Cute Japanese roadblocks

When we were driving around Kyoto, we saw the cutest little roadblocks. They were shaped like frogs. While Belgian roadblocks are just functional and boring looking, the Japanese never pass up an opportunity to make something look cute. We were surprised and fascinated to suddenly see these funny frog-roadblocks while entering Kyoto. In Japan you never know what you’ll see next!

 

cute japanese roadblocks frogs

Imagine just driving down the road and suddenly seeing these guys staring at you.

cute japanese roadblocks frogs

A close-up of the frog-roadblocks

Japan is all about ‘cute’, or ‘kawaii’ as they call it. Grown adults, children, elderly people, they all engage in the cult of kawaii. When even the most serious of objects gets a touch of kawaii, it often leads to slightly comical scenes (for the Western beholder at least). But the cult of kawaii it is one the very typical things that make Japan what it is, and I am both fascinated and delighted by it.

cute japanese roadblocks paramedics

Here is another kind of Japanese roadblock that we saw on the same road. I am not sure if they are supposed to be paramedics (a bit ominous, don’t you think?) or just safety workers of some kind, urging us to be safe.

Advertisements

The vicious deer of Nara

Nara is an ancient city not too far from Nagoya. At one point it was the capital of Japan (from 710 to 785). The most famous sites include the largest wooden structure on earth (Todaiji Temple), a 15m Buddha statue and the second tallest pagoda of Japan (Kofukuji Temple).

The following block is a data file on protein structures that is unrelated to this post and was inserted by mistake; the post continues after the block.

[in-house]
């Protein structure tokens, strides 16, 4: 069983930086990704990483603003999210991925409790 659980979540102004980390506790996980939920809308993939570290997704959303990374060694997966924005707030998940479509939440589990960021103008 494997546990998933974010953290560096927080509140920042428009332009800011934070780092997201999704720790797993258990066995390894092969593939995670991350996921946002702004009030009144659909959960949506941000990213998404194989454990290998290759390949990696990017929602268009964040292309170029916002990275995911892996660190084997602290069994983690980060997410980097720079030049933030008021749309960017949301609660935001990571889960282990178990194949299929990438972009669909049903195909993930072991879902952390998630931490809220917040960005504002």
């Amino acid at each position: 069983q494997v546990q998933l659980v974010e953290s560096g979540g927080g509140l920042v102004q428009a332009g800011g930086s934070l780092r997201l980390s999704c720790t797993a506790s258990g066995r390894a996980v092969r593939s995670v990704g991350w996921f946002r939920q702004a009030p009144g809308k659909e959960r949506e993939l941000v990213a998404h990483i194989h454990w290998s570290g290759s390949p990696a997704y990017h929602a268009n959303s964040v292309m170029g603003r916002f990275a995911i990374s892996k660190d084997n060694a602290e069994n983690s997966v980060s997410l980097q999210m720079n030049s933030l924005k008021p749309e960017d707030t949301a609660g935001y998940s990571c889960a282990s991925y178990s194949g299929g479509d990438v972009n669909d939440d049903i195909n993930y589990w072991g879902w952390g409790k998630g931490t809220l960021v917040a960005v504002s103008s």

But never mind all that, because perhaps the most famous tourist attraction in Nara are the deer. Large numbers of Sika Deer (‘shika’ in Japanese) wander freely around the premises. Visitors can purchase rice crackers, called ‘shika senbei’, to feed the deer.

Sika deer in Nara

Sika deer in Nara

Nara deer everywhere

Deer everywhere!

selling shika senbei

A stall selling shika senbei, the special crackers to feed the deer.

At first sight, the deer seem quite tame. In fact, they appear to be downright lethargic.

This deer just couldn't be bothered, although I am practically in its face with my camera    This deer just couldn't be bothered, although I am practically in its face with my camera. Even when I start petting it, it acts as though I am not there.

This deer just couldn’t be bothered, although I was practically in its face with my camera. Even when I started petting it, it continued to act as though I was not there.

But don’t be fooled. Their innocence is but a ruse. As soon as they smell food, the deer of Nara turn into vicious predators. They stop at nothing to get hold of the rice crackers, even going as far as attacking the humans holding the crackers.

deer looking for food

Obtrusive deer looking for food. These people didn’t even buy shika senbei. They are just trying to enjoy a bit of yaki-imo (grilled sweet potato).

My personal deer feeding adventure soon turned into a shouting frenzy when one of the deer tried to head-butt me. Another person in our group got bitten in theĀ  behind while feeding the deer.

In all fairness, the park authorities did warn us this might happen. Here is an overview of what the deer might do to you:

nara warning sign

Warning sign in Nara park

Be forewarned!

Bunny alert!

When driving along the highway in Japan, one often comes across signs warning drivers about animals that could possibly cross the road. While in Belgium such signs almost always depict a deer, in Japan the sign can show all sorts of animals. The Japanese love to be specific!

The sign that surprised me most was the one with a bunny on it. It’s especially funny because the sign is bigger than the actual animal. I almost feel as if I should beware of giant bunnies, attacking the cars in Godzilla-like fashion. Fortunately we have had no such encounter yet!

Bunny alert sign Japan

Bunny alert sign in Japan